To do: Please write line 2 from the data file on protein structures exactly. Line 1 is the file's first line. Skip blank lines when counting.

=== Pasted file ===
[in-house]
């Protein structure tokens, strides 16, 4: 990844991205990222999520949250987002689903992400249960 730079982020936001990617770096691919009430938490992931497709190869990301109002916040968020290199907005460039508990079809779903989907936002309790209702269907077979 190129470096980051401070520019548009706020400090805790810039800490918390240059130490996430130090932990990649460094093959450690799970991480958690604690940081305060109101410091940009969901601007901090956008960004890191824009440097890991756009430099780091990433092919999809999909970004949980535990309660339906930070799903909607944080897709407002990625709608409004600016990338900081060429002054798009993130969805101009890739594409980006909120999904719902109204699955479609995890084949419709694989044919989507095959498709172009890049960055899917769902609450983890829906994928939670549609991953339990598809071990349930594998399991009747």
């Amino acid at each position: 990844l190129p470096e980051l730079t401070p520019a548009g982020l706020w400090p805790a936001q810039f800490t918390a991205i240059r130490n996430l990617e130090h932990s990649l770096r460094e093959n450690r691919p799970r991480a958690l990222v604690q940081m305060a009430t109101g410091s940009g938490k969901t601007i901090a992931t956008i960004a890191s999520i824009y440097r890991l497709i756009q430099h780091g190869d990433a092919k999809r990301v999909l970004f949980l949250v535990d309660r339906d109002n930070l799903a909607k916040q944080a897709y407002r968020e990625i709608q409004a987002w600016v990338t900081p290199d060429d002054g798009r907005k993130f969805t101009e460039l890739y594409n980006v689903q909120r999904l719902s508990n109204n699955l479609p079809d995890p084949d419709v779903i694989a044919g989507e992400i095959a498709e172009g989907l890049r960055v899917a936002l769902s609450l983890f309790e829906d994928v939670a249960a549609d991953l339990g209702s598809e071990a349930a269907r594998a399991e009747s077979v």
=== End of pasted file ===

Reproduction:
């Protein structure tokens, strides 16, 4: 990844991205990222999520949250987002689903992400249960 730079982020936001990617770096691919009430938490992931497709190869990301109002916040968020290199907005460039508990079809779903989907936002309790209702269907077979 190129470096980051401070520019548009706020400090805790810039800490918390240059130490996430130090932990990649460094093959450690799970991480958690604690940081305060109101410091940009969901601007901090956008960004890191824009440097890991756009430099780091990433092919999809999909970004949980535990309660339906930070799903909607944080897709407002990625709608409004600016990338900081060429002054798009993130969805101009890739594409980006909120999904719902109204699955479609995890084949419709694989044919989507095959498709172009890049960055899917769902609450983890829906994928939670549609991953339990598809071990349930594998399991009747």